‘Clinical evaluation’ means a systematic and planned process to continuously generate, collect, analyse and assess the clinical data pertaining to a device in order to verify the safety and performance, including clinical benefits, of the device when used as intended by the manufacturer. And yes, software as a medical device must also be validated to prove that it works as intended. Start this process early enough as this validation is to establish that there is a valid clinical association between the output of a SaMD and the targeted clinical condition, and that the SaMD provides the expected technical and clinical data.
The risk management and clinical evaluation processes should be interdependent and should both be regularly updated. See more about clinical evaluation of software from here.
FOURTH: Pay attention on the technical documentation
Draw up and keep up to date the technical documentation for your SaMD. The technical documentation shall be such as to allow the conformity of the device with the requirements of the Regulation to be assessed. The technical documentation shall include the elements set out in Annexes II and III. The notified body will assess the technical documentation before the SaMD can be placed on the market.
FIFTH: Create a post-market surveillance system and a plan
In order to minimize risks or prevent incidents related to devices you should create a post-market surveillance system. Your post-market surveillance system must be proportionate to the risk class and the type of the device in question. Read the requirements for the post-market surveillance system from the Article 83 Post-market surveillance system of the manufacturer’ of the Regulation.
SIXTH: Take UDI requirements into account
In addition to taking the UDI requirements into account, remember to comply it with the obligations relating to the UDI system referred to in Article 27 and with the registration obligations referred to in Articles 29 and 31.
SEVENTH: Assign a person responsible for regulatory compliance.
Medical device manufacturers shall have available within their organisation at least one person responsible for regulatory compliance who possesses the requisite expertise in the field of medical devices. The person responsible for regulatory compliance shall at least be responsible for ensuring that:
- the conformity of the devices is appropriately checked, in accordance with the quality management system under which the devices are manufactured, before a device is released;
- the technical documentation and the EU declaration of conformity are drawn up and kept up-to-date
- the post-market surveillance obligations are complied with in accordance with Article 10(10)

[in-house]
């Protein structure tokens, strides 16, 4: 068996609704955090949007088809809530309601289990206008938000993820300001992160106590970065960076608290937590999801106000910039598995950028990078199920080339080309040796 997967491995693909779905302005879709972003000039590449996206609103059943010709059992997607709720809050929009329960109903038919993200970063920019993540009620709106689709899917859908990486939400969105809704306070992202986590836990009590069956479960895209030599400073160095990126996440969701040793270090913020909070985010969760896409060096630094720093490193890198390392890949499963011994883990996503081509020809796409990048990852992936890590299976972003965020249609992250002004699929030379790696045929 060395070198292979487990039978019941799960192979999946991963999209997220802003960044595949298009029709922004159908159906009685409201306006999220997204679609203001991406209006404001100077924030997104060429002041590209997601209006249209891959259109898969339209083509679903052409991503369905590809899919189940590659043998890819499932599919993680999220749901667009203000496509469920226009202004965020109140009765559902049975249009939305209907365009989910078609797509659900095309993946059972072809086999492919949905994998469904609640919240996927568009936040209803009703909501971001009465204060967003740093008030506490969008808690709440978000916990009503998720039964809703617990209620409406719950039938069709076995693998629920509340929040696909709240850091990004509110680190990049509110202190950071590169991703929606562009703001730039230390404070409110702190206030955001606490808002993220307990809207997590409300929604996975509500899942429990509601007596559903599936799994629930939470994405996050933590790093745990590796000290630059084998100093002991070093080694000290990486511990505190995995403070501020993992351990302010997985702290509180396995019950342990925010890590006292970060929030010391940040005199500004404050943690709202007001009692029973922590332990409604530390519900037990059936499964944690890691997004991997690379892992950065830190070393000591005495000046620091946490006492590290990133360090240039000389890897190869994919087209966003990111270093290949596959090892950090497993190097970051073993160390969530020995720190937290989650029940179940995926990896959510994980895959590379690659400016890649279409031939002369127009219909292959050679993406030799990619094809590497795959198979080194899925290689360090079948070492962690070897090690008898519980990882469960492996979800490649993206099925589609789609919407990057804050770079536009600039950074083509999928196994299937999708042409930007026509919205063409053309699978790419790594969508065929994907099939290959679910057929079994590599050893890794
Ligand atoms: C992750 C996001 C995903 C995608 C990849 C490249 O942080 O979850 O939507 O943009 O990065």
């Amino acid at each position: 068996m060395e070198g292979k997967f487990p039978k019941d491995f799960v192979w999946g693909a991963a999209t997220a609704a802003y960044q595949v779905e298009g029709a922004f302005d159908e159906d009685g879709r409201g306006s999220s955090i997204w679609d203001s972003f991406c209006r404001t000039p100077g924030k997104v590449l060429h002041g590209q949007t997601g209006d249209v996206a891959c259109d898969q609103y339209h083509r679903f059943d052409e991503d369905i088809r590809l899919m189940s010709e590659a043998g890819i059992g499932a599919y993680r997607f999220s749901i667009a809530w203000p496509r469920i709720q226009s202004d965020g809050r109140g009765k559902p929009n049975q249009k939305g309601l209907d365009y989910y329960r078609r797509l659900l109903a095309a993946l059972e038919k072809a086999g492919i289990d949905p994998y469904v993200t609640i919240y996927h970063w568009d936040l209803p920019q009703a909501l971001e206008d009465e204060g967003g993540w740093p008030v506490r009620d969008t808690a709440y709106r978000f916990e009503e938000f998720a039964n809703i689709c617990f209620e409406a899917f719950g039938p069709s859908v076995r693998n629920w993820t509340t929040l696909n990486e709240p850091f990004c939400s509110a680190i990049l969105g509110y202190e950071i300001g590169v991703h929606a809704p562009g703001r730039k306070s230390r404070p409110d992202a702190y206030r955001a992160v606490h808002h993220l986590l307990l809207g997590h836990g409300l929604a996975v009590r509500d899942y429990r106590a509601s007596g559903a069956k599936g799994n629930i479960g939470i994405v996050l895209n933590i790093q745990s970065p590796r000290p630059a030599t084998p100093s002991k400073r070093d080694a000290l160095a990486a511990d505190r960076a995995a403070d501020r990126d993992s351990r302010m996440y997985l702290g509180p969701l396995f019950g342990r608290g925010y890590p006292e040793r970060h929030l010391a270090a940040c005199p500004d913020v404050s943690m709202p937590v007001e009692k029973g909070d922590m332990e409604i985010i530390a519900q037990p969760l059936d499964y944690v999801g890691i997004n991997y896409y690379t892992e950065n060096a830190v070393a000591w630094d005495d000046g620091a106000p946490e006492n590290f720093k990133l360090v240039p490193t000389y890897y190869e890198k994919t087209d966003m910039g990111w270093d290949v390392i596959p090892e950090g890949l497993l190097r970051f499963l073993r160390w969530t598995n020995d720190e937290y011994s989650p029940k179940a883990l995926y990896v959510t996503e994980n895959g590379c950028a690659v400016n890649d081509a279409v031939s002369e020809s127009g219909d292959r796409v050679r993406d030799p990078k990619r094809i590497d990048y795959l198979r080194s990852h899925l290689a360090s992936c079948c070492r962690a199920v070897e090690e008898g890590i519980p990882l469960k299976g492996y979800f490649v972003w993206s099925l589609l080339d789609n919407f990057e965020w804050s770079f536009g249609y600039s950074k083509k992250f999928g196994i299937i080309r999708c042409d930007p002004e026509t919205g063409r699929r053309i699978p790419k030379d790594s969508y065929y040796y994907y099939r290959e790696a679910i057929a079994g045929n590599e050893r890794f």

- the reporting obligations referred to in Articles 87 to 91 are fulfilled
- in the case of investigational devices, the statement referred to in Section 4.1 of Chapter II of Annex XV is issued.
Read more about the person responsible for regulatory compliance from the Article 15 of the regulation.
As stated earlier, the new MDR brings changes also in medical device software development, and there’s a lot you need to know and follow as a medical device manufacturer. We hope that our tips help you to get started.
You should also remember that the qualification of software, either as a device or as an accessory, is independent of the software's location or the type of interconnection between the software and a device. So, you may have your software location outside Europe and still need to fulfill the requirements of this regulation if software is used in Europe.
We suggest you study the new MDR and its effect on your software as a medical device carefully. Alternatively, you can partner with some professional in the field that can help you to proceed with all the actions related to the new MDR; e.g., who has the needed processes in place including the documentation which fulfills the requirements of the regulation – by which the software safety and performance are demonstrated.
Sources used, and more information about the topic:
- Regulation and other information from EU
- EU Guidance
- IMDRF guidance related to Software as a Medical Device
This was our short discussion on how to ensure that your product and it’s software are compliant with the new regulation. In the future posts we will introduce more our thoughts on how to prepare for the coming MDR. So stay tuned!
Meanwhile, you can get yourself familiarized with that how to ensure the quality compliance during the whole life cycle of the medical device in practice. You can download our White Paper including insights related to that. It shows an illustrated outline of the stages in developing your idea into a worldwide selling product in the medtech/healthtech sector. These phases demonstrate how to ensure compliance to enable medical devices to be placed on the market as smoothly as possible. Please download your free white paper below!